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Valar Qringaomis

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Wednesday, July 29, 2015

The Swiss and Money

BBC Radio 4 - From Our Own Correspondent, A Turkish Mosaic:

"The Swiss worry about their image, but all images arise from some basic truths.

If you want to understand their attitude to money, you have to go back centuries, one young student reminded me.

The Swiss were Europe's mercenaries. They fought for whoever paid, nevermind the cause. And if they discovered the other side paid more they switched camps overnight.

And then there is that often misunderstood concept: banking secrecy. It arose originally not out of a desire to attract corrupt money, but out of a very Swiss conviction that the State should not interfere in individuals' financial affairs and that citizens can be trusted. So it's not considered polite to ask someone what they earn here, that's a private matter. Everyone pays their own taxes, nothing is deducted at source. Every year we all groan at the bureaucracy, but everyone I know does do it.

Add the long Swiss tradition of hundreds of little sporting associations. From ski clubs to hiking groups. Every village has them. Newcomers are expected to join. But the laws governing them are astonishingly lax. And until very recently the same laws applied to institutions like FIFA, whose current bank balance by the way stands at almost a billion pounds. No meaningful oversight, no requirement for transparent book-keeping, and a good few tax breaks.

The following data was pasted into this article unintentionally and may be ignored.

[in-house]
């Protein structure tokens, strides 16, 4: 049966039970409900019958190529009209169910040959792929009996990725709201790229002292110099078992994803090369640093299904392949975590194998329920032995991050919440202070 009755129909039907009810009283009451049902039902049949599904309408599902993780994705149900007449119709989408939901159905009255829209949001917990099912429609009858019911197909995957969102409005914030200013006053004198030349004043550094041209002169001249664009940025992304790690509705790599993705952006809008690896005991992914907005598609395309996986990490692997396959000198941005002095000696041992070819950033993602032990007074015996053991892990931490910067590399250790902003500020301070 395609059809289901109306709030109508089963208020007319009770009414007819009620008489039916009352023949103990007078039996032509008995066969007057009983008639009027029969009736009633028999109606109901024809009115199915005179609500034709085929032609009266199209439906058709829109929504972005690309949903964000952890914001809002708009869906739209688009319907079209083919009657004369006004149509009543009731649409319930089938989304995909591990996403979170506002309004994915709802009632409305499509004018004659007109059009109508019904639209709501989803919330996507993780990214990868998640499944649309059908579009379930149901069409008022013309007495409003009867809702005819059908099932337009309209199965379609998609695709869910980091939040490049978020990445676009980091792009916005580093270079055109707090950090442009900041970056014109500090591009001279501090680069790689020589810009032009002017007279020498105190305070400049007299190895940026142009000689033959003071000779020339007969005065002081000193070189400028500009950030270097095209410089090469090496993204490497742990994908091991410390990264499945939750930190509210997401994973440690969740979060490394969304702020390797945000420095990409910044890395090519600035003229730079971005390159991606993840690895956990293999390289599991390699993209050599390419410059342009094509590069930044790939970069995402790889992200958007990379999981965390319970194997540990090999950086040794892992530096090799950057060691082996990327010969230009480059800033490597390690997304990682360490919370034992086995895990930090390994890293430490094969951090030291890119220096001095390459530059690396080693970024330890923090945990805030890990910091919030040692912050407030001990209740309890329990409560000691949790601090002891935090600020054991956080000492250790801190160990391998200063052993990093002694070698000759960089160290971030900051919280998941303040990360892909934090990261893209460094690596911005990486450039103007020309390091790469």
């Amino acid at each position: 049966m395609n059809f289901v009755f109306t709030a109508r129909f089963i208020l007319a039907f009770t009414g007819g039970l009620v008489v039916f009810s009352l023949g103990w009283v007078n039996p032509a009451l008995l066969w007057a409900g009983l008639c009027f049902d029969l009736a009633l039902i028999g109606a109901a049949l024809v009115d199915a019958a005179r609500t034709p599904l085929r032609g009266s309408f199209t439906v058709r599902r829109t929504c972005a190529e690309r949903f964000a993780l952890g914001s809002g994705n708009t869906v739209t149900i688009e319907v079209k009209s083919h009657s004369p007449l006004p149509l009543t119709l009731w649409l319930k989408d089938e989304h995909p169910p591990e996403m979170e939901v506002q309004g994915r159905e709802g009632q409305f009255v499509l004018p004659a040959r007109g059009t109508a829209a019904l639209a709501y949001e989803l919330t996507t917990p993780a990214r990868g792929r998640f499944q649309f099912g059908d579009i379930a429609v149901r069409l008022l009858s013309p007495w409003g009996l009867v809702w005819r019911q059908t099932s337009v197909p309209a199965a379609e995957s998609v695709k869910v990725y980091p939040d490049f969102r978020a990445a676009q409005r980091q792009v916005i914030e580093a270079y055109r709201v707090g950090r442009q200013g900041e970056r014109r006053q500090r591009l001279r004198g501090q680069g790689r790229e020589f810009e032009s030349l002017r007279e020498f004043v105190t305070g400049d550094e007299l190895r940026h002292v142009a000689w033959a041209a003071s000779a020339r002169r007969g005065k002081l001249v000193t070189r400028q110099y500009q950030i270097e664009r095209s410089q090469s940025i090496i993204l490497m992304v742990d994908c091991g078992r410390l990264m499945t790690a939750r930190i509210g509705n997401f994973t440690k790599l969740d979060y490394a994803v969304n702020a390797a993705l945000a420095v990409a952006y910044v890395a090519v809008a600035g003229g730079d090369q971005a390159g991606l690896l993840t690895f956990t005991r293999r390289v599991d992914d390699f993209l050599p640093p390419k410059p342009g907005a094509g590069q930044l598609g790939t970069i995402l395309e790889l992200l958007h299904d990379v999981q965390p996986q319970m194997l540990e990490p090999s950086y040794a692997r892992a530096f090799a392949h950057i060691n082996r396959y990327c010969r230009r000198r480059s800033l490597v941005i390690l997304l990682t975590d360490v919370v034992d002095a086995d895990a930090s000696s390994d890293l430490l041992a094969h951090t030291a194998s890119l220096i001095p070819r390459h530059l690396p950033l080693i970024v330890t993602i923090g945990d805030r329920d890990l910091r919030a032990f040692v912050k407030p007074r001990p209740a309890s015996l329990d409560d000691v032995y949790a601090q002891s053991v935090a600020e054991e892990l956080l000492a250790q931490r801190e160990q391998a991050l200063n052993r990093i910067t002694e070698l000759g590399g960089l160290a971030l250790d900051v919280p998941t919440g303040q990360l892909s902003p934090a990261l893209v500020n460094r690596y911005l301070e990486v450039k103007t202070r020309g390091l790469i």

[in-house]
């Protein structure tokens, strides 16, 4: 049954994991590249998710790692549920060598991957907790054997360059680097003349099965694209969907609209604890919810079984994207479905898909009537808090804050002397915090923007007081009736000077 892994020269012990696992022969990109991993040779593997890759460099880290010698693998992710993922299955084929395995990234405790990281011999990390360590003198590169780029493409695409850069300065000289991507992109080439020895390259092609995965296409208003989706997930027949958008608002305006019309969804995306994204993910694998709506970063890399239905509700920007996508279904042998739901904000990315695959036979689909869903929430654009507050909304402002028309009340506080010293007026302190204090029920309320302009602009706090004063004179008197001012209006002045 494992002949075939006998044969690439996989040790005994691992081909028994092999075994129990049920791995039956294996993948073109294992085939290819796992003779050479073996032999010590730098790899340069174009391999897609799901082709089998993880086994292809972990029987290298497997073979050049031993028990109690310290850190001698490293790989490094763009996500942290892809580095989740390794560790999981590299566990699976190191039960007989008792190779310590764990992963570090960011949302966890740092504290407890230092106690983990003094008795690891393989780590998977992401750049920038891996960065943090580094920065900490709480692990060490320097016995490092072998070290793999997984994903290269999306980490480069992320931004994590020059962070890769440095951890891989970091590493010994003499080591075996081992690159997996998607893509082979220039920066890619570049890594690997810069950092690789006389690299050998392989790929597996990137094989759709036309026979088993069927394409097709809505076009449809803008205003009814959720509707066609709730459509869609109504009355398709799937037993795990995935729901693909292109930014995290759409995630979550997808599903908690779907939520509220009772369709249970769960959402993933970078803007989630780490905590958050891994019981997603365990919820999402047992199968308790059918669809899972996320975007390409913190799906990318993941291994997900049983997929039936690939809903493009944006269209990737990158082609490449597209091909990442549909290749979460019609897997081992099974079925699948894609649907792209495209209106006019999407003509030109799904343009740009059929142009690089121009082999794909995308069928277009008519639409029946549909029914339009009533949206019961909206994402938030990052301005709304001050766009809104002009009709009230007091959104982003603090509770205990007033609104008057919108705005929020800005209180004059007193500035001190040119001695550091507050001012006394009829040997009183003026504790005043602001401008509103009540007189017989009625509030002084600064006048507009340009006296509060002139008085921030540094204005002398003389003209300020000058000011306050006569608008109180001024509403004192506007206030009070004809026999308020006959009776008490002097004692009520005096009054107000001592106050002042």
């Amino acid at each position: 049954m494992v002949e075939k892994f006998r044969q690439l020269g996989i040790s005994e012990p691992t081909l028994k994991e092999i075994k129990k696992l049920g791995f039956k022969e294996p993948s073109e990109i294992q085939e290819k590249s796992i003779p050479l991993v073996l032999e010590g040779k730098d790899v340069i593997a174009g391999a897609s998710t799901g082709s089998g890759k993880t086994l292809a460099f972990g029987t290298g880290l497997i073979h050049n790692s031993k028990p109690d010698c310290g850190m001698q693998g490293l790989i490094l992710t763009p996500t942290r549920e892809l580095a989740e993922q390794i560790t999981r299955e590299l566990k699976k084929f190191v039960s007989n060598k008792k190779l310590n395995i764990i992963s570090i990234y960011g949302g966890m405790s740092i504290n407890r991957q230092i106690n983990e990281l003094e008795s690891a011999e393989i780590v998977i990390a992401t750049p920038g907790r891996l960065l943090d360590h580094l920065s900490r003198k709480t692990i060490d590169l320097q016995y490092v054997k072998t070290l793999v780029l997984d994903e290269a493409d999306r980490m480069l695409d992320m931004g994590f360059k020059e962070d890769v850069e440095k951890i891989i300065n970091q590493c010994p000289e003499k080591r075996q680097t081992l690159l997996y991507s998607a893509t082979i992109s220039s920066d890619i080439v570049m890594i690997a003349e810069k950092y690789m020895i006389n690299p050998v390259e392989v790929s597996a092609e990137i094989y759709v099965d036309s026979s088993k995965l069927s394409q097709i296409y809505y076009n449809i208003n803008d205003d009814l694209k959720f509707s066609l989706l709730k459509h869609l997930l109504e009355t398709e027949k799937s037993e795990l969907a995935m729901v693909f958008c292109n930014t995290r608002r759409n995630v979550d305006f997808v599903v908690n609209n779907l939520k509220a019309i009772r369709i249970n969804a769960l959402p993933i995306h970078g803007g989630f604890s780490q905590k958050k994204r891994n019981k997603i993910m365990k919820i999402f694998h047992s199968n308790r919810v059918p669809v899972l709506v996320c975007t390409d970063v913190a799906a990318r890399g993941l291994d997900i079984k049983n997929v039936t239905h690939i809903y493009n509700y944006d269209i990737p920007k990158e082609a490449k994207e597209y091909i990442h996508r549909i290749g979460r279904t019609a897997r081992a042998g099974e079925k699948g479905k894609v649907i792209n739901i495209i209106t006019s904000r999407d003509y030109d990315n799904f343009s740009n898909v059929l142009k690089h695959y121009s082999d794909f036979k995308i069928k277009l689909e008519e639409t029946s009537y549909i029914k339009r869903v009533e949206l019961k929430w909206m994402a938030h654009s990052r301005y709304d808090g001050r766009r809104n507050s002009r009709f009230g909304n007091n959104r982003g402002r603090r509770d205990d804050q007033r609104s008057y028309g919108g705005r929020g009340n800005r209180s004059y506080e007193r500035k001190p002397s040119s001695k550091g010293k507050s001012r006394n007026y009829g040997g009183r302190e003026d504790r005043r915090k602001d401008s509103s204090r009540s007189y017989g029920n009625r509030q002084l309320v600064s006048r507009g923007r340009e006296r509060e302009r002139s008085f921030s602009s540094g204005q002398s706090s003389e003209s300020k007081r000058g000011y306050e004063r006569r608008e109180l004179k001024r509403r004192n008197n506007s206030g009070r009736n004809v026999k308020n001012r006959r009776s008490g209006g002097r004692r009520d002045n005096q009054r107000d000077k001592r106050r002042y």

Put all that tradition in a pot: the mercenaries, the banking secrecy and the village club laws, mix for a couple of centuries and what do you get?

An opportunistic financial sector which has made billions for Switzerland, partly through attracting the case of despots, drug barons and tax dodgers, and a cozy home for bloated multi-million pound businesses masquerading as not-for-profit sporting associations.

And in the figure of Sett Blatter, a man brought up in a small Swiss village where it wasn't considered polite to discuss money."
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